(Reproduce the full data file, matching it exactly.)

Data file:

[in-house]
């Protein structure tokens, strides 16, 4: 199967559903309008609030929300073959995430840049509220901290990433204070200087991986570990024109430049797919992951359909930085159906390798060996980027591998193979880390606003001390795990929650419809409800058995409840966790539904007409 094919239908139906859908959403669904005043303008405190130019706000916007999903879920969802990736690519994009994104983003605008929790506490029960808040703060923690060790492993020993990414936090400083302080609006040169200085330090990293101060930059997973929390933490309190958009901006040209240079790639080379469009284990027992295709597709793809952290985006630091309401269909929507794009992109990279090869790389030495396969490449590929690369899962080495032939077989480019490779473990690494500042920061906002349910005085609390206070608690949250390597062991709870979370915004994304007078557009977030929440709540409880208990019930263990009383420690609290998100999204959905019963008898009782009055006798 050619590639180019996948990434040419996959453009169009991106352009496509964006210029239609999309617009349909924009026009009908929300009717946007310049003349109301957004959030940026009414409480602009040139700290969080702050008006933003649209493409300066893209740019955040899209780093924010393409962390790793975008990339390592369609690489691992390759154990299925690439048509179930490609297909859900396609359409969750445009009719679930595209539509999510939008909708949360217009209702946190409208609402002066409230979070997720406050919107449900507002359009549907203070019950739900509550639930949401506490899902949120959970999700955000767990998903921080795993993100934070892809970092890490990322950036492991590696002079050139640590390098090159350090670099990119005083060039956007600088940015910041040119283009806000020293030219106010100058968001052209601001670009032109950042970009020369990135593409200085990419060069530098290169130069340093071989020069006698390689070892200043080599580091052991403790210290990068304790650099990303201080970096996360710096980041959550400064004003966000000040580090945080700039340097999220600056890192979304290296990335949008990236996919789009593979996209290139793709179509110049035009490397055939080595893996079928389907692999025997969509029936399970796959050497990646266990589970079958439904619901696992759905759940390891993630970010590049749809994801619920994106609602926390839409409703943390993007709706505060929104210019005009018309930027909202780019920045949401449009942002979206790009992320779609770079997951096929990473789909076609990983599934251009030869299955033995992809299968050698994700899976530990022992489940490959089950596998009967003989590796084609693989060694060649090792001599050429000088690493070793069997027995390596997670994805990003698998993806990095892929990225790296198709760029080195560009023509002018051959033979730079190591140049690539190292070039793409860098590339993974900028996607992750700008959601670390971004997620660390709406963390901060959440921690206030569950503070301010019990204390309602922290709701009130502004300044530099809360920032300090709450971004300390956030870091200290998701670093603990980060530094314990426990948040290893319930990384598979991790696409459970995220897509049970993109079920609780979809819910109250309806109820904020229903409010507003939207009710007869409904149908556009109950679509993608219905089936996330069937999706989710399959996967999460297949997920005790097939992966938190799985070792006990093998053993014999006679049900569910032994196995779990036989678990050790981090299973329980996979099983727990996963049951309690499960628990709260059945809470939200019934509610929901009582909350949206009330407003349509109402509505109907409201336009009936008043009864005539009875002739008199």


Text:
[in-house]
């Protein structure tokens, strides 16, 4: 199967559903309008609030929300073959995430840049509220901290990433204070200087991986570990024109430049797919992951359909930085159906390798060996980027591998193979880390606003001390795990929650419809409800058995409840966790539904007409 094919239908139906859908959403669904005043303008405190130019706000916007999903879920969802990736690519994009994104983003605008929790506490029960808040703060923690060790492993020993990414936090400083302080609006040169200085330090990293101060930059997973929390933490309190958009901006040209240079790639080379469009284990027992295709597709793809952290985006630091309401269909929507794009992109990279090869790389030495396969490449590929690369899962080495032939077989480019490779473990690494500042920061906002349910005085609390206070608690949250390597062991709870979370915004994304007078557009977030929440709540409880208990019930263990009383420690609290998100999204959905019963008898009782009055006798 050619590639180019996948990434040419996959453009169009991106352009496509964006210029239609999309617009349909924009026009009908929300009717946007310049003349109301957004959030940026009414409480602009040139700290969080702050008006933003649209493409300066893209740019955040899209780093924010393409962390790793975008990339390592369609690489691992390759154990299925690439048509179930490609297909859900396609359409969750445009009719679930595209539509999510939008909708949360217009209702946190409208609402002066409230979070997720406050919107449900507002359009549907203070019950739900509550639930949401506490899902949120959970999700955000767990998903921080795993993100934070892809970092890490990322950036492991590696002079050139640590390098090159350090670099990119005083060039956007600088940015910041040119283009806000020293030219106010100058968001052209601001670009032109950042970009020369990135593409200085990419060069530098290169130069340093071989020069006698390689070892200043080599580091052991403790210290990068304790650099990303201080970096996360710096980041959550400064004003966000000040580090945080700039340097999220600056890192979304290296990335949008990236996919789009593979996209290139793709179509110049035009490397055939080595893996079928389907692999025997969509029936399970796959050497990646266990589970079958439904619901696992759905759940390891993630970010590049749809994801619920994106609602926390839409409703943390993007709706505060929104210019005009018309930027909202780019920045949401449009942002979206790009992320779609770079997951096929990473789909076609990983599934251009030869299955033995992809299968050698994700899976530990022992489940490959089950596998009967003989590796084609693989060694060649090792001599050429000088690493070793069997027995390596997670994805990003698998993806990095892929990225790296198709760029080195560009023509002018051959033979730079190591140049690539190292070039793409860098590339993974900028996607992750700008959601670390971004997620660390709406963390901060959440921690206030569950503070301010019990204390309602922290709701009130502004300044530099809360920032300090709450971004300390956030870091200290998701670093603990980060530094314990426990948040290893319930990384598979991790696409459970995220897509049970993109079920609780979809819910109250309806109820904020229903409010507003939207009710007869409904149908556009109950679509993608219905089936996330069937999706989710399959996967999460297949997920005790097939992966938190799985070792006990093998053993014999006679049900569910032994196995779990036989678990050790981090299973329980996979099983727990996963049951309690499960628990709260059945809470939200019934509610929901009582909350949206009330407003349509109402509505109907409201336009009936008043009864005539009875002739008199």